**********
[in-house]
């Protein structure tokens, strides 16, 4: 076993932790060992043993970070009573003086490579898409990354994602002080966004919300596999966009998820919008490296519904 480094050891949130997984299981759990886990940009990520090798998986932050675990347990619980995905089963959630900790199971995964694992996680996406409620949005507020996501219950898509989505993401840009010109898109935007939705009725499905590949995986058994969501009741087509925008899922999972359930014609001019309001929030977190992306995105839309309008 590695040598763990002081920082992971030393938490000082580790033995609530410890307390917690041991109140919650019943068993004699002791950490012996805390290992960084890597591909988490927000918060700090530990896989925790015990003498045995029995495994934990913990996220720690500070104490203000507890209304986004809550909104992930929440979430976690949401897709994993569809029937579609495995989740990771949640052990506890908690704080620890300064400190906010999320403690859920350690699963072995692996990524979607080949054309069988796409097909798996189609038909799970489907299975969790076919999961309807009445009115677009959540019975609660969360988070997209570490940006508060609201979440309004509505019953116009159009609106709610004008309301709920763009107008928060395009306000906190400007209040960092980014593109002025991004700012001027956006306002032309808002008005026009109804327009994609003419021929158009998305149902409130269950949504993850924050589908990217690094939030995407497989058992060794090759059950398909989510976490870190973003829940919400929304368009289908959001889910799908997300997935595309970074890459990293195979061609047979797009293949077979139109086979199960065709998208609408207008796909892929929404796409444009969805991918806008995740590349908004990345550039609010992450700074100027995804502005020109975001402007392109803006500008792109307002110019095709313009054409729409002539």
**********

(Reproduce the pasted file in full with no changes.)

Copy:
[in-house]
């Protein structure tokens, strides 16, 4: 076993932790060992043993970070009573003086490579898409990354994602002080966004919300596999966009998820919008490296519904 480094050891949130997984299981759990886990940009990520090798998986932050675990347990619980995905089963959630900790199971995964694992996680996406409620949005507020996501219950898509989505993401840009010109898109935007939705009725499905590949995986058994969501009741087509925008899922999972359930014609001019309001929030977190992306995105839309309008 590695040598763990002081920082992971030393938490000082580790033995609530410890307390917690041991109140919650019943068993004699002791950490012996805390290992960084890597591909988490927000918060700090530990896989925790015990003498045995029995495994934990913990996220720690500070104490203000507890209304986004809550909104992930929440979430976690949401897709994993569809029937579609495995989740990771949640052990506890908690704080620890300064400190906010999320403690859920350690699963072995692996990524979607080949054309069988796409097909798996189609038909799970489907299975969790076919999961309807009445009115677009959540019975609660969360988070997209570490940006508060609201979440309004509505019953116009159009609106709610004008309301709920763009107008928060395009306000906190400007209040960092980014593109002025991004700012001027956006306002032309808002008005026009109804327009994609003419021929158009998305149902409130269950949504993850924050589908990217690094939030995407497989058992060794090759059950398909989510976490870190973003829940919400929304368009289908959001889910799908997300997935595309970074890459990293195979061609047979797009293949077979139109086979199960065709998208609408207008796909892929929404796409444009969805991918806008995740590349908004990345550039609010992450700074100027995804502005020109975001402007392109803006500008792109307002110019095709313009054409729409002539």